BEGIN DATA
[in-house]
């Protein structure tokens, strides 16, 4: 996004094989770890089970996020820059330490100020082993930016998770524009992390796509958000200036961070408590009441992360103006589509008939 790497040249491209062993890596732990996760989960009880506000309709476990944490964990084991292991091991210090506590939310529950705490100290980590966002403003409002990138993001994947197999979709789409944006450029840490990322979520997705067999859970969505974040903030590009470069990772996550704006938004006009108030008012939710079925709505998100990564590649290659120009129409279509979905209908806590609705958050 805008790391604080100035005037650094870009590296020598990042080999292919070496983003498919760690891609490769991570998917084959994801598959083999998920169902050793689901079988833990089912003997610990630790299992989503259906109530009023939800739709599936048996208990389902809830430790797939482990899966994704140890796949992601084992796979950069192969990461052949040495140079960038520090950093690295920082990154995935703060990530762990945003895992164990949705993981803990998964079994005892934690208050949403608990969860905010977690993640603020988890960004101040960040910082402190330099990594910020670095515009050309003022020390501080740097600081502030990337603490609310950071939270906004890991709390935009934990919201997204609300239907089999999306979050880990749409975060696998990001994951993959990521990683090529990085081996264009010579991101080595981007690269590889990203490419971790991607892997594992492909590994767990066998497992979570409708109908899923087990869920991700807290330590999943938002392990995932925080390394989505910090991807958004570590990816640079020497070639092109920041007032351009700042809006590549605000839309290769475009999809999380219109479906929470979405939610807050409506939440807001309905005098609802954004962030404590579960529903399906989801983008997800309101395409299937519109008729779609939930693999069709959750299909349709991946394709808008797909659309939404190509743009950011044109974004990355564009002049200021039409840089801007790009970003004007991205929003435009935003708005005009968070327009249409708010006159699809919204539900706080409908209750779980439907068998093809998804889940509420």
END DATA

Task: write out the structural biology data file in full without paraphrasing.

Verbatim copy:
[in-house]
């Protein structure tokens, strides 16, 4: 996004094989770890089970996020820059330490100020082993930016998770524009992390796509958000200036961070408590009441992360103006589509008939 790497040249491209062993890596732990996760989960009880506000309709476990944490964990084991292991091991210090506590939310529950705490100290980590966002403003409002990138993001994947197999979709789409944006450029840490990322979520997705067999859970969505974040903030590009470069990772996550704006938004006009108030008012939710079925709505998100990564590649290659120009129409279509979905209908806590609705958050 805008790391604080100035005037650094870009590296020598990042080999292919070496983003498919760690891609490769991570998917084959994801598959083999998920169902050793689901079988833990089912003997610990630790299992989503259906109530009023939800739709599936048996208990389902809830430790797939482990899966994704140890796949992601084992796979950069192969990461052949040495140079960038520090950093690295920082990154995935703060990530762990945003895992164990949705993981803990998964079994005892934690208050949403608990969860905010977690993640603020988890960004101040960040910082402190330099990594910020670095515009050309003022020390501080740097600081502030990337603490609310950071939270906004890991709390935009934990919201997204609300239907089999999306979050880990749409975060696998990001994951993959990521990683090529990085081996264009010579991101080595981007690269590889990203490419971790991607892997594992492909590994767990066998497992979570409708109908899923087990869920991700807290330590999943938002392990995932925080390394989505910090991807958004570590990816640079020497070639092109920041007032351009700042809006590549605000839309290769475009999809999380219109479906929470979405939610807050409506939440807001309905005098609802954004962030404590579960529903399906989801983008997800309101395409299937519109008729779609939930693999069709959750299909349709991946394709808008797909659309939404190509743009950011044109974004990355564009002049200021039409840089801007790009970003004007991205929003435009935003708005005009968070327009249409708010006159699809919204539900706080409908209750779980439907068998093809998804889940509420």